Phil Hill - America's First F1 Champion - Race Cars in Miniature
by David Cook, images by Doug Breithaupt and David Cook

MGTD - Tootsietoy

Jaguar XJ120 - Tootsietoy

Ferrari TR250 - Hot Wheels

F1 Ferrari 1961 - Matchbox

Cooper Maserati - Best Box

Ferrari 250GTO - Maisto

Shelby Cobra - Hot Wheels

Shelby Cobra Daytona - Hot Wheels

Ford GT40 - Hot Wheels

Chapparral - Tyco

Chapparral GT - Hot Wheels

Our recent article on Mario Andretti reminded Doug & I of America's original Formula One champion, Californian Phil Hill (shown below driving at a recent vintage race in the Ferrari he drove in the Carrera Panamericana.)

Hill grew up in the car-mad Los Angeles area and an early aptitude for mechanics led to jobs in filling stations and eventually, local racetracks. The post-WWII imported car boom brought plenty of work for someone who could understand the fragile English and European models that began to appear. Mechanic jobs turned into driving gigs; some of Hill's earliest rides were in cars like the MG-TC and the Jaguar XK-120, both pictured here by Tootsietoy.

Success at the amateur level brought Hill to the attention of Luigi Chinetti, the Ferrari importer who acted as Enzo Ferrari's eyes and ears in North America. Several early "one-off" drives in Ferrari sports cars for private owners proved that Hill had the right stuff to handle a full time factory job.

So in 1956, in his early 20's, Hill found himself in Europe on a Ferrari team led by the great Juan Manuel Fangio, with a host of other experienced hands to learn from. But in those days, the sad fact was that few men grew old and retired from the sport; they usually wound up dead or too seriously injured to continue. Hill steadily worked his way up the bench to the better rides and big-time wins in sports cars.

Many of Hill's greatest victories came at the wheel of the famous 250 "Testa Rossa", so named for the red metal cam covers visible under the hood. In 1958, the 250TR carried Hill to wins in the Buenos Aires 1000KM, the 12 hours of Sebring, and the 24 Hours of LeMans; in 1959, Sebring again and a Can-Am race at Riverside, CA. The 250TR had a long, productive life for a race car and continued to perform for Hill; in 1960 he won at Buenos Aires again, and in 1961, Sebring and LeMans for the second time. The very nice example pictured here is a recent release by Hot Wheels.

But Ferrari management had Hill marked as a sports-car driver only and kept him waiting for an open wheel drive. Hill had to almost force himself into the Formula 1 lineup but by 1961, he was one of the top drivers on the team. For that season, the engine formula had changed and Ferrari was ready. The weapon was the shark nosed 156 F1, pictured here by Matchbox who made thousands of them. They are still available in various conditions but not many are as nice as the one proudly displayed here by Doug. I understand that Hot Wheels will release a version of this famous race car soon. Ferrari could field 4 or 5 of these cars in each race so except for a couple of all-time drives by Brit Stirling Moss, the "prancing horse" won almost every F1 race they entered. Hill and Wolfgang von Trips were neck and neck for the championship until the Italian GP at Monza where von Trips crashed and sadly died. Hill won and took the crown with what surely must have been mixed feelings.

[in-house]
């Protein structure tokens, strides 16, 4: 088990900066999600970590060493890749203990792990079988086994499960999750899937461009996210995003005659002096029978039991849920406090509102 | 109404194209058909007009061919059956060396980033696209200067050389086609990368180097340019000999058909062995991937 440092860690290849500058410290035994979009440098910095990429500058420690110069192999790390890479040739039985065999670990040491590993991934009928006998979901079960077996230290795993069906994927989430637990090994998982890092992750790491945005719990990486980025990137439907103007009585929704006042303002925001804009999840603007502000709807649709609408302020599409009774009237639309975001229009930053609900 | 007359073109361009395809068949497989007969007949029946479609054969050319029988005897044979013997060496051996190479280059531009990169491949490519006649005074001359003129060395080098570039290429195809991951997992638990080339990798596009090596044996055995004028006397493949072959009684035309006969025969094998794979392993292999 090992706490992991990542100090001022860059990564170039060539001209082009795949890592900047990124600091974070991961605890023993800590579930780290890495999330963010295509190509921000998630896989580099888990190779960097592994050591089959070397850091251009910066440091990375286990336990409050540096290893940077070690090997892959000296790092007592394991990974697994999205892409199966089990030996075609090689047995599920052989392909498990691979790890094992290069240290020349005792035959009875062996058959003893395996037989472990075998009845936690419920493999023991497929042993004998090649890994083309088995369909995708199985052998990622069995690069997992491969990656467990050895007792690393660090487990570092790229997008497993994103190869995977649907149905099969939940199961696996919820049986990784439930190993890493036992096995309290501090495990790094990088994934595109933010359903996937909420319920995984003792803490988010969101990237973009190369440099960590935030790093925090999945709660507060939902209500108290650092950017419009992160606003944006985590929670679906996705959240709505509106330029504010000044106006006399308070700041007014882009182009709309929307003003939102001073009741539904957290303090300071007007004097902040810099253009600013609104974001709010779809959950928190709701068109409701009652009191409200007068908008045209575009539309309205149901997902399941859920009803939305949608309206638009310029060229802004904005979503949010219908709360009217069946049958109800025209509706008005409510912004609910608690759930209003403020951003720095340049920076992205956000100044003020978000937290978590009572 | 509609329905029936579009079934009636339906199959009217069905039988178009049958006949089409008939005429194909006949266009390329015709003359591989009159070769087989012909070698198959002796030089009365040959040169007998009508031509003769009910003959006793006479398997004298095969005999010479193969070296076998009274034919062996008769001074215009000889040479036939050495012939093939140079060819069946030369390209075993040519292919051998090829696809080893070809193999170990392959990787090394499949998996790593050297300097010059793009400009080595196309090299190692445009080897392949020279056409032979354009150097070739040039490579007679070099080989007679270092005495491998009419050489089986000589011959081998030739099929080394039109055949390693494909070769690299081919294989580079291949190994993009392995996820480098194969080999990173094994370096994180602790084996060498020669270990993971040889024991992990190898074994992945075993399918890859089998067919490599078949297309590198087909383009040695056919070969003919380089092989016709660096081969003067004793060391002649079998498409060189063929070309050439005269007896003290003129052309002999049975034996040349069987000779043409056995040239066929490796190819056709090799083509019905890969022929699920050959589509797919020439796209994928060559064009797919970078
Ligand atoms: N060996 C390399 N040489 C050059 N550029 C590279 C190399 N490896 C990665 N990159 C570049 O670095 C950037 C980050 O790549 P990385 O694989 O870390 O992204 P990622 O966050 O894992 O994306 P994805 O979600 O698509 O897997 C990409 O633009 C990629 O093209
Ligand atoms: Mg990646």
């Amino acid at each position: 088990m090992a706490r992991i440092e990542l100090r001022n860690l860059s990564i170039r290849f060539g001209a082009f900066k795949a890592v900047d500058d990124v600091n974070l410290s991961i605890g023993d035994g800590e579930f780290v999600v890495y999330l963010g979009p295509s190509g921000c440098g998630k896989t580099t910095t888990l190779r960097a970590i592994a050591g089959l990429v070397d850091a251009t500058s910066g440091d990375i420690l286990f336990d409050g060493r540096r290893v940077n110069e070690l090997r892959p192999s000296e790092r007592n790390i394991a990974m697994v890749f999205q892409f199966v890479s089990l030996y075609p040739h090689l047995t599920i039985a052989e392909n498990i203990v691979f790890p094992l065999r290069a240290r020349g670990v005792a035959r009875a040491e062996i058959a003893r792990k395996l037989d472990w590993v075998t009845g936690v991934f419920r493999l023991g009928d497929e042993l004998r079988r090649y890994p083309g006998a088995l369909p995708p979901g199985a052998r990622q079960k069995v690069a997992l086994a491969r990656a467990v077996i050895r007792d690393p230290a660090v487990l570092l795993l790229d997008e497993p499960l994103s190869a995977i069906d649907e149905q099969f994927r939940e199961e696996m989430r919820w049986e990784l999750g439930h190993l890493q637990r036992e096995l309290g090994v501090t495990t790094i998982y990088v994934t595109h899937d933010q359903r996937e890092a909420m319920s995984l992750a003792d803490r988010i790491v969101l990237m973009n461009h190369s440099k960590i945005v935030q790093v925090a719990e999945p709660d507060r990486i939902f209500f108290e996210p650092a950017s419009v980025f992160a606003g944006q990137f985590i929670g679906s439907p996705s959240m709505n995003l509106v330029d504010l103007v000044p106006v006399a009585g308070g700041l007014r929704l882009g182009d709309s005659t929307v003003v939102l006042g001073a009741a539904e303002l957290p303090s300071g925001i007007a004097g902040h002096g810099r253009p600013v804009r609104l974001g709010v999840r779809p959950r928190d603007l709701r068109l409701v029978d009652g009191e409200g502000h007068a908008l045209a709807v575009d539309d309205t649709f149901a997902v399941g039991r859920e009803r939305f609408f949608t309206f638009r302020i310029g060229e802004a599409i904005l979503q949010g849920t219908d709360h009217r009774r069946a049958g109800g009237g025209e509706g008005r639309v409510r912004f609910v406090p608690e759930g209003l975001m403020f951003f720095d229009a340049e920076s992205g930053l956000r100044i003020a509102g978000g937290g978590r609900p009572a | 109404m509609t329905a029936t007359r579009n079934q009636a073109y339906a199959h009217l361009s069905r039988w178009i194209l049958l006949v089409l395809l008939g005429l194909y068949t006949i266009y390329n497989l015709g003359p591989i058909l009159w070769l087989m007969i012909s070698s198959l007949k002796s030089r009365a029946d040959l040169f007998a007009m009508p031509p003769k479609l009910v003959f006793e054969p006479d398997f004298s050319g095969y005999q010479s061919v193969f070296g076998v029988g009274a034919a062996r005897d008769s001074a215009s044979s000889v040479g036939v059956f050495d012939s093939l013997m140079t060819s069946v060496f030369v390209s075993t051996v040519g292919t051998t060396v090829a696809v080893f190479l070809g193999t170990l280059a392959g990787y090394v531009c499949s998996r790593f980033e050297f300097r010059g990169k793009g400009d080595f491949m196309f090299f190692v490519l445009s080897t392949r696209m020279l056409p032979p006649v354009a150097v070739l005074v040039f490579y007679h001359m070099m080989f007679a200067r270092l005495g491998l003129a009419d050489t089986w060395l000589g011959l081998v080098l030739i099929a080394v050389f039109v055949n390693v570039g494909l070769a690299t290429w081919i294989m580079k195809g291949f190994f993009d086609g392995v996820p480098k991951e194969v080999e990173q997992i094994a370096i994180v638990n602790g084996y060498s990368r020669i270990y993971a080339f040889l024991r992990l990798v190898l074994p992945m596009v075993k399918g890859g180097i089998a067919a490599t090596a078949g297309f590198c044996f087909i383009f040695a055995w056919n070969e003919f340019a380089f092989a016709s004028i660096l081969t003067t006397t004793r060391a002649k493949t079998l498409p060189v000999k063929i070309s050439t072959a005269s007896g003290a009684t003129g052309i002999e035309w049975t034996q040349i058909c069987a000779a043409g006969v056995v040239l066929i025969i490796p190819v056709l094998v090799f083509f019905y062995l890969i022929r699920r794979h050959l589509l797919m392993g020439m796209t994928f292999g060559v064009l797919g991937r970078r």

But by 1962, Ferrari success in F1 was gone like a puff of smoke. The Brits with their new Coventry-Climax engines took all the gold. Sports car victories continued however, and Hill took his third LeMans driving a special Testa Rossa with a 4-liter engine.

By this time however, the competitive atmosphere at Ferrari had become too much for Hill. His "thinking man's" style of driving was just not flashy enough for Mr. Ferrari. Hill's method was to take it easy during the first half of the race, then pour it on at the end to win, if possible. A mass exodus of personnel at the end of '62 included Hill. "I wasn't sorry to leave; Enzo Ferrari never understood me. I wasn't his type, not super gung-ho enough to suit him. A lot of fine drivers died racing for him and he always favored the man who would take the extra risk in a live-or-die situation. I won a lot of races for him- which is why he kept me around- but I never was his kind of driver. I wasn't willing to die for Enzo Ferrari. I wasn't willing to become one of his sacrifices."

Hill bounced around for a few more years in Formula 1, driving his last F1 race for Cooper in 1964 in a car like the one shown here by Best Box, a rare example of this famous marque from the early 60's. Hill continued to race sports cars, and his deep experience and strong technical ability helped him play an important role for several teams. He was part of the early Shelby Cobra effort, racing to a class win at Sebring in 1963. The Hot Wheels version pictured here is one of many examples of this famous race car in small scale. In 1964, he teamed with Pedro Rodriguez to win the first Daytona Continental in a privately entered Ferrari 250 GTO like the very nice example shown here by Maisto. He was also part of the Shelby Cobra Daytona effort in 1964 & 1965.This very intricate Hot Wheels version is the best ever of this car. At the same time Hill was assisting with the Ford GT40 program, setting fastest lap at LeMans in '64 & '65 in a car like this Hot Wheels version. He then jumped to Jim Hall's Chaparral team for 1966, winning the Nurburgring 1000KM and the Laguna Seca Can Am race. Pictured here is a Tyco slot-car Chaparral along with a newer release of the GT model by good ol' Hot Wheels! 1967 saw Hill's last race and last professional win, at the Brands Hatch BOAC 6-Hours in a Chaparral.

Today Hill is a familiar face at modern GP's as well as vintage races (signing autographs - right). He keeps a close eye on his son Derek, who this season is racing in the F3000 series in Europe.